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March 23, 2012 By

The Big Google Change: "Semantic Search" Technology

The Big Google Change: "Semantic Search" Technology
/seo-news/big-google-change-semantic-search-technology/ - /seo-news/big-google-change-semantic-search-technology/

It was announced this week that Google is about to undergo one of its biggest changes since its inception in 1996. A long-term overhaul of the search engine's algorithm is set to include new “semantic search” technology. These changes will become apparent in the next few months and will impact how search engines analyse and index sites.

Google is once more stepping up the game to provide users with the most relevant results. Currently the search engine functions using the “keyword-search system”, which (in very simple terms), determines how relevant a website is using the words contained in it (along with numerous other metrics!). Google's new semantic technology will simply merge with the current system, not replace it.

So What is Semantic Search?

The idea is that Google will now, to a certain extent, be able to understand the actual meaning of words. For example, it will be able to differentiate between words with more than one meaning, for example “Jaguar” the car or “jaguar” the big cat.

At present, as great as the U.S search engine giant may seem, it simply doesn't understand you. Or, it does, but only to a limited extent. Take the example of  the search query “New York”. The search engine's algorithm is sophisticated enough to realise that when the words “New” and “York” appear next to one another, it changes the meanings of these words. In this respect, semantic technology is not an entirely new change. However, the search engine is not sophisticated enough to understand that “New York” is a city, with a specific location and population.

In a recent interview, Google's senior software engineer Amit Singhal used the example of someone searching for “the 10 largest lakes in the U.S”. Google will aim to give you the best and most relevant result based on the keywords in the phrase authoritative sites containing these words and groups of words. However, it doesn't really understand the question, and doesn't really know if it is giving you the correct answer to your question. As Singhal stated: “We cross our fingers and hope there's a web page out there with the answer.”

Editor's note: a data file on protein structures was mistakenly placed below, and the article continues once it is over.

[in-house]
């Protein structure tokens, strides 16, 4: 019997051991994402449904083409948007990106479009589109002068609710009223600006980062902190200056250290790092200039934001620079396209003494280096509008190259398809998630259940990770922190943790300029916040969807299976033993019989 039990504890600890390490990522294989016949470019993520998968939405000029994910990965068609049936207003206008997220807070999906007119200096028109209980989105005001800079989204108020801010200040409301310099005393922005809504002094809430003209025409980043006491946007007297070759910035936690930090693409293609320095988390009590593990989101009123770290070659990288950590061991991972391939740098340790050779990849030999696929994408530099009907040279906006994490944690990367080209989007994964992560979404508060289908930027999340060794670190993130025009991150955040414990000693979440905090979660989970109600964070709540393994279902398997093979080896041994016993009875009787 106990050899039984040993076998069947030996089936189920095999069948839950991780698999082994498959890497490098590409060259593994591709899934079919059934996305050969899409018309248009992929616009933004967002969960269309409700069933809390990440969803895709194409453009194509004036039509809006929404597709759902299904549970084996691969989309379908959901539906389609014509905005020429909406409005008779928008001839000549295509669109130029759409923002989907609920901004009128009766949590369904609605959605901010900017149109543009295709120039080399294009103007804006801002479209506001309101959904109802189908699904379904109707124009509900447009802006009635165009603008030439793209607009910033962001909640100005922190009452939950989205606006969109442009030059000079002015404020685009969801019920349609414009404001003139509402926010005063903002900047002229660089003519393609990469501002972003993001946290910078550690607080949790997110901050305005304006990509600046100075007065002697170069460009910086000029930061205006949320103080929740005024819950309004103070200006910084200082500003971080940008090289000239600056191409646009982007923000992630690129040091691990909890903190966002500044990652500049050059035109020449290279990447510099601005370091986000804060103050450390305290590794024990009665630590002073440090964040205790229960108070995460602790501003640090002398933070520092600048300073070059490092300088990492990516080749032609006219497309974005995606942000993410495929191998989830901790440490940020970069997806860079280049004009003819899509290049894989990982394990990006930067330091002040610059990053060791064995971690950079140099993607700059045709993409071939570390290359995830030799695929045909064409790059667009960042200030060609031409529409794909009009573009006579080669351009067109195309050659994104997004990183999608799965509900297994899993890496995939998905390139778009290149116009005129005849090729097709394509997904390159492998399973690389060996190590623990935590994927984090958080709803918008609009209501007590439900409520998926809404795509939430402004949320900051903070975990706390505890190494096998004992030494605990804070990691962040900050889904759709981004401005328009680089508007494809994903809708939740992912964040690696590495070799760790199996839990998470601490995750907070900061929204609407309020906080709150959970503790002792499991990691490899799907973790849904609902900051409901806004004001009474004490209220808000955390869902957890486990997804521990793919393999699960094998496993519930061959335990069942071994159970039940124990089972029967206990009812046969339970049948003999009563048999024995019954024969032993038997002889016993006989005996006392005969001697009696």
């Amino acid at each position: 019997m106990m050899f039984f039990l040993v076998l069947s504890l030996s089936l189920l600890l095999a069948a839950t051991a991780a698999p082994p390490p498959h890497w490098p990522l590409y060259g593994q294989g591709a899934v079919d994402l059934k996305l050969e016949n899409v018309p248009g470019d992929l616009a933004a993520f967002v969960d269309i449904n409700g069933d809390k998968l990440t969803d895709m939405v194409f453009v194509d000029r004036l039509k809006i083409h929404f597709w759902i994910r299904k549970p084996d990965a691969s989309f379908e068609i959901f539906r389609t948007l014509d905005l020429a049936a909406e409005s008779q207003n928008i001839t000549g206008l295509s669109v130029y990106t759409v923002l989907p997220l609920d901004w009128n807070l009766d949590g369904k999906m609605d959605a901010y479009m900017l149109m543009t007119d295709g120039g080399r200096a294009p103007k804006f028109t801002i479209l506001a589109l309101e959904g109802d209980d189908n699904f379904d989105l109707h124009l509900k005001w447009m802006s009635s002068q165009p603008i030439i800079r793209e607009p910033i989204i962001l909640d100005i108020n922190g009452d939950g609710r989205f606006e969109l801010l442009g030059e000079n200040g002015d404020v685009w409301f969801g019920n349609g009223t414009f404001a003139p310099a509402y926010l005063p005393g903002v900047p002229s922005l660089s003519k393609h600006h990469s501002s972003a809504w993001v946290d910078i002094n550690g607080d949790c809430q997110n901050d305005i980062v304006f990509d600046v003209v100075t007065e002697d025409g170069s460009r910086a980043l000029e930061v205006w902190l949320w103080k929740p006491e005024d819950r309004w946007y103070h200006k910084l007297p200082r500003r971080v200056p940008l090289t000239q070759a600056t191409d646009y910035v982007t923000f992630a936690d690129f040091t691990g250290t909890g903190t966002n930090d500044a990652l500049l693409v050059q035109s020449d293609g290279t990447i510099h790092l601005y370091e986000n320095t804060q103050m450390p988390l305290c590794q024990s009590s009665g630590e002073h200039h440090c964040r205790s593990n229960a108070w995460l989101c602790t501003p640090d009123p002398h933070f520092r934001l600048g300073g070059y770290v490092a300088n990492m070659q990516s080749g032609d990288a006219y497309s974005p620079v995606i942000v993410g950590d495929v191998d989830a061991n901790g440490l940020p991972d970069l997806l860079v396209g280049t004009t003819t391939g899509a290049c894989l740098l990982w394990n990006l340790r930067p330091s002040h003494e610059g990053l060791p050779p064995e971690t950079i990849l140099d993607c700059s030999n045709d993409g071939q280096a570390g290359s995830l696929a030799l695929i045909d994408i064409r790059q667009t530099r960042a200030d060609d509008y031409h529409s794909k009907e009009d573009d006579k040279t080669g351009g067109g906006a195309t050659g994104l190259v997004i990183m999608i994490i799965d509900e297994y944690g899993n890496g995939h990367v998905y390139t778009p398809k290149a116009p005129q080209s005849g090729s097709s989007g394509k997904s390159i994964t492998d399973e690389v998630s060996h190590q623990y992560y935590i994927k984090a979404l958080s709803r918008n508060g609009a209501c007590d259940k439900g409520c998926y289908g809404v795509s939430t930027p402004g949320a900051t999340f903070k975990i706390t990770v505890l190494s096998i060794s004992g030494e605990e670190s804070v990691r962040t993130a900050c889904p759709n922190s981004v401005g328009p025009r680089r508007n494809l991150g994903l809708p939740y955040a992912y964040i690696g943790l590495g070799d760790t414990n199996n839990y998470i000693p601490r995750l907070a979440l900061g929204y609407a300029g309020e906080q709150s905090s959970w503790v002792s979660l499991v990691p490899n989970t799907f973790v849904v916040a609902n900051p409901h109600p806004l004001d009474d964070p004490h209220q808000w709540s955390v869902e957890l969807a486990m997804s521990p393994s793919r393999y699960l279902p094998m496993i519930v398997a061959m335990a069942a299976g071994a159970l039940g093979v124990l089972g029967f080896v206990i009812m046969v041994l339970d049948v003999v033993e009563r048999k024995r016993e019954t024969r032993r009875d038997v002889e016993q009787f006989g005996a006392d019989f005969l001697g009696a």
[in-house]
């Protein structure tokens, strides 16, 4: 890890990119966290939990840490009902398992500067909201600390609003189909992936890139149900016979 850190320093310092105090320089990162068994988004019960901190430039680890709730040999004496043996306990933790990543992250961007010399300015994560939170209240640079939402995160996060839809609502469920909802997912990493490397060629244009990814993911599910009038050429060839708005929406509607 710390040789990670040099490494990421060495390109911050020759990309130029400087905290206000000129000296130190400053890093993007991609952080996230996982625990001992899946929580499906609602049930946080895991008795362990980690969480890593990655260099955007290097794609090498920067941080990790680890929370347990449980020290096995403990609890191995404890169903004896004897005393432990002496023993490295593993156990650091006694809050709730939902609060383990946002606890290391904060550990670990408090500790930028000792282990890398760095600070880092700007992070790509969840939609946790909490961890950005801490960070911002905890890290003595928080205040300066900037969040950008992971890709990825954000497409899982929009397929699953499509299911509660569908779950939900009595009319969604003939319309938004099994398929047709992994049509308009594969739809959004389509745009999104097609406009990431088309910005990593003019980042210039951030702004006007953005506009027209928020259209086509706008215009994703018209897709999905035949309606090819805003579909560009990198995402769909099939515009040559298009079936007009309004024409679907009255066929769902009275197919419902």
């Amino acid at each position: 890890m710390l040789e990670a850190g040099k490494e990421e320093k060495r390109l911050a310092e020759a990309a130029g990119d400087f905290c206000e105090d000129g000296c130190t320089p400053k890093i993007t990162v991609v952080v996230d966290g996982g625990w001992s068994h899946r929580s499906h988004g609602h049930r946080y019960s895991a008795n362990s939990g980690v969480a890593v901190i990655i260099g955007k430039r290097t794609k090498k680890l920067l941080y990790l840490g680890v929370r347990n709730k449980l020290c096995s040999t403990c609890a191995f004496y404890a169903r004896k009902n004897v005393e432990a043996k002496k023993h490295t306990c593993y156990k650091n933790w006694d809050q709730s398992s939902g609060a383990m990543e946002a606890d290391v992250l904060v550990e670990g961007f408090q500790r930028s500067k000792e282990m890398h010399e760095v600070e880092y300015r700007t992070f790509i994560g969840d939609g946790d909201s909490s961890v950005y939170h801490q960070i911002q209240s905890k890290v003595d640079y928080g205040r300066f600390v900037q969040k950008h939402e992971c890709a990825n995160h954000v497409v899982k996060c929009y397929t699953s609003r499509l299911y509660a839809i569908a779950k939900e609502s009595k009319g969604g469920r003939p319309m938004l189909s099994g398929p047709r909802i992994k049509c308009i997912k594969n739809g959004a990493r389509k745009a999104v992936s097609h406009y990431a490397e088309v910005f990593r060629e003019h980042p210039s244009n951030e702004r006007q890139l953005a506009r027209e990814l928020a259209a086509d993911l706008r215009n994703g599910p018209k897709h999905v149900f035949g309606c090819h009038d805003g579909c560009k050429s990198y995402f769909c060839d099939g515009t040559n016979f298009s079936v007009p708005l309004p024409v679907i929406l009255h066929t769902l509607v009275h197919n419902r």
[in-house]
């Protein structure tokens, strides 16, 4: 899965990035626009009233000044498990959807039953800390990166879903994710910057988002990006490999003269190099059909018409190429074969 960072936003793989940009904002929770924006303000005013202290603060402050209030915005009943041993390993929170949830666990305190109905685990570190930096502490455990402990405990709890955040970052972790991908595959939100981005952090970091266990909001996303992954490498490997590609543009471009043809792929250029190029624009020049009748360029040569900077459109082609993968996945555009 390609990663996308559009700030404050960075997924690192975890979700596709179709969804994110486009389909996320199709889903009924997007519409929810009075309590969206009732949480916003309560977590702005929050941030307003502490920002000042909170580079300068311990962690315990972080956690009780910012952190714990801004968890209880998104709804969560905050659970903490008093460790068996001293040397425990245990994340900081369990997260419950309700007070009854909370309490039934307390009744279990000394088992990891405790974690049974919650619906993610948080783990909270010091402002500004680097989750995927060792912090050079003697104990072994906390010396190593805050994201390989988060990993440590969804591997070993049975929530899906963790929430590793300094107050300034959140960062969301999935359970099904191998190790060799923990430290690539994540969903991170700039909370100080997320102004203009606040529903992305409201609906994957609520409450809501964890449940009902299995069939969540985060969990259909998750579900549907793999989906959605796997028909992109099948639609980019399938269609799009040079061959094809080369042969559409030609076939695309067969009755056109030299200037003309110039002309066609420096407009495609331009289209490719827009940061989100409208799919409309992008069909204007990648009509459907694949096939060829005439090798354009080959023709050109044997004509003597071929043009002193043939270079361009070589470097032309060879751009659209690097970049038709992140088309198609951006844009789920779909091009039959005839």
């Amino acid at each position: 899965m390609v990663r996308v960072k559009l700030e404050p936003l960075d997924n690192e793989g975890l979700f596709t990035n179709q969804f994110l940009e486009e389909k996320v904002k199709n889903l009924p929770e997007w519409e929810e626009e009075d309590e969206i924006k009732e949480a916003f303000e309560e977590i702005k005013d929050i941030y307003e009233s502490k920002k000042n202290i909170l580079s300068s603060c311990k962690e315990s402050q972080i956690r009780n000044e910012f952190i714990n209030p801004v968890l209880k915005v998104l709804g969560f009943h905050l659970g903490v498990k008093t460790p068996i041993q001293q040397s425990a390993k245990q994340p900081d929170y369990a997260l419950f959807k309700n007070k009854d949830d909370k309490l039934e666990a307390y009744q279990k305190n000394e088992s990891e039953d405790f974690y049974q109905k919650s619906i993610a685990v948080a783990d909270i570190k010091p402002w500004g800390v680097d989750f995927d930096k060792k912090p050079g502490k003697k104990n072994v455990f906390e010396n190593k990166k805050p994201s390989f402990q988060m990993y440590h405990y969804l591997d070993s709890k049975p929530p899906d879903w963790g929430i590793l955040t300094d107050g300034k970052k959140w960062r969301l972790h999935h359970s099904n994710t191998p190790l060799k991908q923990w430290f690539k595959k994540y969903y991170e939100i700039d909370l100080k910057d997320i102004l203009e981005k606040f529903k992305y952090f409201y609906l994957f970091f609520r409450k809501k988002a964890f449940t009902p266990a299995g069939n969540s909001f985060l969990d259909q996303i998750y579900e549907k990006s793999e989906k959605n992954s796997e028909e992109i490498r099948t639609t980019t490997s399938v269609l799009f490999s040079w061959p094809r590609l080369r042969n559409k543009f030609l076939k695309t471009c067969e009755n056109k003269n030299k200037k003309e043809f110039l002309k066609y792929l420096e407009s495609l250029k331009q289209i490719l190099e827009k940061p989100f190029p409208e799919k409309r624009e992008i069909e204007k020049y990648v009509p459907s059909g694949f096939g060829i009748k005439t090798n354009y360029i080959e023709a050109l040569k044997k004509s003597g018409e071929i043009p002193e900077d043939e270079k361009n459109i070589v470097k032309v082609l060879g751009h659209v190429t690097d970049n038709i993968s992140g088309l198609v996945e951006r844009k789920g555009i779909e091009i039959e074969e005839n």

Google's new semantic technology aims to fix this uncertainty by presenting more facts and direct answers, rather than a list of blue web links. It aims to change words into entities, that have both a meaning and attributes. To do this, over the last two years the company has been building a “huge knowledge graph of interconnected entities and their attributes” to help understand queries and provide answers to specific questions. This “knowledge graph” as it's called, is set to make huge changes.

Knowledge Graph

What Might the Changes Mean for Businesses?

Of course, good old Google is keeping its cards very close to its chest by refusing to give webmasters any specifics at the moment. However, it has been suggested that webmasters should jump on the semantic mark-up bandwagon in anticipation of the changes. This includes using schema.org to match your keyphrases and select specific schema types for your information. For an ecommerce site, for example, this allows you to mark-up content on product pages to specify brand, manufacturer, availability, price etc.

I doubt Google's aim is to transform search in order to exclude more businesses, but it appears it is going to become increasingly important to keep websites in line with the latest web changes. After all, every business is supplying some kind of solution, it will be a case of ensuring that your business is answering the question which your product or service intends to answer.

You may not agree with Google's search engine change or, like a lot of people in the industry, you may think it's yet another storm in a teacup. However, as we are not entirely sure about the impact this will have on search, it's best to be prepared. As the saying goes, failing to plan is planning to fail.

Let us know your thoughts on the upcoming Google search change.


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